Red Drinks Have a Special Place In Black Culture
From Kool-Aid to sorrel to ‘red pop,’ we can thank Mother Africa for our affinity for crimson refreshments
When I close my eyes and visualize the first drinks I fell in love with as a child, the memories are instant and vivid. The recollection isn’t of a flavor as much as a color — red. Long before I understood the international significance of this diasporic beverage note, or its cultural connections across generations, I had a lifelong love affair with scarlet beverages. And the passion endures. Walk with me along the red drink memory lane; maybe we share similar recollections.
This is the most iconic Caribbean red drink, the one that speaks most to my childhood and my culture. Sorrel is a traditional red beverage made in my home country of Trinidad and throughout the Caribbean at Christmas. My parents would usually buy a big bag of the red sepals that once surrounded the fruit of the hibiscus sabdariffa. Then we would boil them, add cloves, and sweeten to taste. Sorrel is most popular in Trinidad and Tobago at Christmas, but you can find it year-round as a popular flavor of soft drink, jam, shandy, and more.
Eating red foods — red cake, barbecue, punch, and fruit– may owe its existence to the enslaved Yoruba and Kongo [people].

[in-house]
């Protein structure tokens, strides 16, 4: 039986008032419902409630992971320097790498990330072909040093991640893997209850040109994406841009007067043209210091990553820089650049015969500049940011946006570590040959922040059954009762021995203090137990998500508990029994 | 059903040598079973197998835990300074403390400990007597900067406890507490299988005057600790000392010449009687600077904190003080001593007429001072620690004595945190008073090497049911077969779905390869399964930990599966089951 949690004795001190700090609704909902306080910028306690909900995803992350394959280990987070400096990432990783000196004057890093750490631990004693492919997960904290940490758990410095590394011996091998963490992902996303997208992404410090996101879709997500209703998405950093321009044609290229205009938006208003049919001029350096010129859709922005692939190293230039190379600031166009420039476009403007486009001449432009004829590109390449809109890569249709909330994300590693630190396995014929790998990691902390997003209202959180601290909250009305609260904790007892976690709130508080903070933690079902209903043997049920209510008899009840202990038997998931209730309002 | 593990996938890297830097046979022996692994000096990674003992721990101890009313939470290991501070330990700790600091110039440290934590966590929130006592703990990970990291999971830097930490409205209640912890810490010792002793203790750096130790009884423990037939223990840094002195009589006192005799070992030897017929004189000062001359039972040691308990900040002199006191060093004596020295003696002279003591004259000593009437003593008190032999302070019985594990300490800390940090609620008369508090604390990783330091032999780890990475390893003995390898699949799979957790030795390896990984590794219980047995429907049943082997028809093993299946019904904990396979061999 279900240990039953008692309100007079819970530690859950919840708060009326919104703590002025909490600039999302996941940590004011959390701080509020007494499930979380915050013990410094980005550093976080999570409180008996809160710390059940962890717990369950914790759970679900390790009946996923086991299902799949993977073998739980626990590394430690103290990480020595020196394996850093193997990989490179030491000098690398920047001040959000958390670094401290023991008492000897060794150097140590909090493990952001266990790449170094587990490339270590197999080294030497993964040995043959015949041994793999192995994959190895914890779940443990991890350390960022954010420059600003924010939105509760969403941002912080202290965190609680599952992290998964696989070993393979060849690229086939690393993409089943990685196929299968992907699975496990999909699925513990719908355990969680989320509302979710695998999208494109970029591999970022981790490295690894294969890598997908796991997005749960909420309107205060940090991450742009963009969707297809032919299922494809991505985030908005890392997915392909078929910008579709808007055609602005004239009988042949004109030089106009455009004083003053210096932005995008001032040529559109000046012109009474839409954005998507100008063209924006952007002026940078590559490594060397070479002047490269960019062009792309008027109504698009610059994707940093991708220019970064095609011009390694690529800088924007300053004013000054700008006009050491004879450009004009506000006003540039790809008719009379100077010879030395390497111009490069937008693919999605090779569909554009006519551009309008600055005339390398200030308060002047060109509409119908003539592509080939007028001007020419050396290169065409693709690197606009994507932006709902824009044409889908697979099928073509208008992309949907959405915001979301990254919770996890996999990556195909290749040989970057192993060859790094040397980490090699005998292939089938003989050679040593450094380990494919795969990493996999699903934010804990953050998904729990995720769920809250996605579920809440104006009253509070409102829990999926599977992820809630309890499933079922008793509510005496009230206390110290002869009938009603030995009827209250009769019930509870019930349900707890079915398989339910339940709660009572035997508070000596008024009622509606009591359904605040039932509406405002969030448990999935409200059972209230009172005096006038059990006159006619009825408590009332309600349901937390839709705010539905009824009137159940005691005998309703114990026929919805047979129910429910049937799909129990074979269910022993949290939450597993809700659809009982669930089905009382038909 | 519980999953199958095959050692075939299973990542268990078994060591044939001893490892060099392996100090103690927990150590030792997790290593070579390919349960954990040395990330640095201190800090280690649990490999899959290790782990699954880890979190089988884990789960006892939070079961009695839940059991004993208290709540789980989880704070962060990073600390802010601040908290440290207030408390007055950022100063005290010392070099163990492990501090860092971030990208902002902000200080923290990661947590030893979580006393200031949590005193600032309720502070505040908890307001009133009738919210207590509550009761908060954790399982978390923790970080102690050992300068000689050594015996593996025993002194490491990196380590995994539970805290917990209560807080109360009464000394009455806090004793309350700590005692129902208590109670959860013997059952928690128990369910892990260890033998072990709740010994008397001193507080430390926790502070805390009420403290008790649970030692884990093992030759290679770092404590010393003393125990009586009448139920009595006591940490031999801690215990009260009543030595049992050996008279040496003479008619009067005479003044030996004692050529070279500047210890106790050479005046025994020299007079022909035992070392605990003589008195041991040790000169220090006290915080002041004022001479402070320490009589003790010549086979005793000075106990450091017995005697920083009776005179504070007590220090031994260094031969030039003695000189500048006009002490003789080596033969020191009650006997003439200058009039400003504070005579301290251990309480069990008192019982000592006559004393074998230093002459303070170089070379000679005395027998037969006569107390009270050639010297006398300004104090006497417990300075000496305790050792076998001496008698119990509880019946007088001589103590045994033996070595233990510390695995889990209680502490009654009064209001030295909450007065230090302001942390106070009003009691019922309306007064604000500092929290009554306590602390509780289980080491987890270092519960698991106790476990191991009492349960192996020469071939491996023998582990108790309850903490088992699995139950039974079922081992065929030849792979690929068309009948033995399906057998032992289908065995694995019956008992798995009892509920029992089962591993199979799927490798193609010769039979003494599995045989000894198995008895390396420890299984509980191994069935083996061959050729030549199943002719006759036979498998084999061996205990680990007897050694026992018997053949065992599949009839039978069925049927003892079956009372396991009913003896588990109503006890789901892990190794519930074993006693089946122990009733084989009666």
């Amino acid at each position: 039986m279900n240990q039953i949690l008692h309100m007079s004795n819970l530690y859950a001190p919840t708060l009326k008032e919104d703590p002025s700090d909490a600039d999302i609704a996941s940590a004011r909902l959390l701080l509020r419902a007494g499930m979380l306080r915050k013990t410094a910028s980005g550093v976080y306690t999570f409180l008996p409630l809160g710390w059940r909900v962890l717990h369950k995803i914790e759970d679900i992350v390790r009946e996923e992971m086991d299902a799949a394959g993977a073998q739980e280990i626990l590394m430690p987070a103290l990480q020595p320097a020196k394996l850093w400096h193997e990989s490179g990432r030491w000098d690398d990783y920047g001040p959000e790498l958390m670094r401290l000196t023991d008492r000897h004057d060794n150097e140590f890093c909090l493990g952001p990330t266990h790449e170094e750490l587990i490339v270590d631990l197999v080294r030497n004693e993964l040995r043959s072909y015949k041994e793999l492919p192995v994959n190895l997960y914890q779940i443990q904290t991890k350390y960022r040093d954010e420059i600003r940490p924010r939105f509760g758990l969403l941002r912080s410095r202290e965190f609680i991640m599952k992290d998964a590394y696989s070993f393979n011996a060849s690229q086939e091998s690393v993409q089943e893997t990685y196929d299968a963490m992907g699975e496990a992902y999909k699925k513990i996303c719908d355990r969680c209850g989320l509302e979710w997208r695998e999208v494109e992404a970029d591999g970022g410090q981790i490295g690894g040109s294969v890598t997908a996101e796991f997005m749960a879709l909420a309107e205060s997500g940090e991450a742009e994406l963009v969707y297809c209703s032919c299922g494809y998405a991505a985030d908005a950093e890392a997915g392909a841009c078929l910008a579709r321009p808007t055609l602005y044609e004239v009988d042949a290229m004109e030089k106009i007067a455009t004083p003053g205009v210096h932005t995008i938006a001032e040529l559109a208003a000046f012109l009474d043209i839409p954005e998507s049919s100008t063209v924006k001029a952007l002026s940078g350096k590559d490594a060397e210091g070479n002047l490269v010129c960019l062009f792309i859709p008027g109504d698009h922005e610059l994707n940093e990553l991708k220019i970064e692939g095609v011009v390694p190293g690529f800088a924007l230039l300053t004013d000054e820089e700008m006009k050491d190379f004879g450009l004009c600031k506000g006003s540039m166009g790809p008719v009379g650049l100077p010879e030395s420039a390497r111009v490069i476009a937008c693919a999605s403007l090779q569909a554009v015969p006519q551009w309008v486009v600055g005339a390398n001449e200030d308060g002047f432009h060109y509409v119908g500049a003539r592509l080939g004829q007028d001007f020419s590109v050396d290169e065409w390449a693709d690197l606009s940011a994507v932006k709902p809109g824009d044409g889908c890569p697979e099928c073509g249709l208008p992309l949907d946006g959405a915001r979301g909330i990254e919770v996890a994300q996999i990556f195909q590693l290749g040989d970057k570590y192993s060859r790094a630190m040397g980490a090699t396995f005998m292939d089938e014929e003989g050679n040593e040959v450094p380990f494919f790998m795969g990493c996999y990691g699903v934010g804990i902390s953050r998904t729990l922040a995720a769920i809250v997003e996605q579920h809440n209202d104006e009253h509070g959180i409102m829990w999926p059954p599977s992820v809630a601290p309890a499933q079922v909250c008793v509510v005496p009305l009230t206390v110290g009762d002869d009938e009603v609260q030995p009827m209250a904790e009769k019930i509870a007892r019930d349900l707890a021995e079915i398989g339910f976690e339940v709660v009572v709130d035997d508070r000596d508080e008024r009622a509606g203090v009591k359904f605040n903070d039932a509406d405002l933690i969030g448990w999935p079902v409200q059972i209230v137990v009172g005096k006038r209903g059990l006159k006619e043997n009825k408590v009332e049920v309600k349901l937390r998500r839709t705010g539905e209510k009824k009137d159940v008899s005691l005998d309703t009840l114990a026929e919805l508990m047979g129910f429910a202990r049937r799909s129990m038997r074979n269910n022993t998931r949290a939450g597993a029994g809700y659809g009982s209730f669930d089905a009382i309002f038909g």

It wasn’t until I migrated that I realized that the red drink I grew up knowing as sorrel was beloved throughout South Florida and commonly known as flor de Jamaica. Sometimes it is sold in teas, agua frescas, or other beverages that are more diluted than I’m accustomed to, but it’s all variations of the same thing from the same plant. My Jamaican friends make their sorrel with ginger and pimento seeds, sometimes also rum. My African friends call it different things as well. Nigerians know it as zobo; Ghanaians call it sobolo. It is beloved in Senegal, where it’s known as bissap.
During Juneteenth celebrations, red food and drinks like strawberry soda and hibiscus tea are part of the tradition. According to acclaimed author and food scholar Michael W. Twitty, “the practice of eating red foods — red cake, barbecue, punch, and…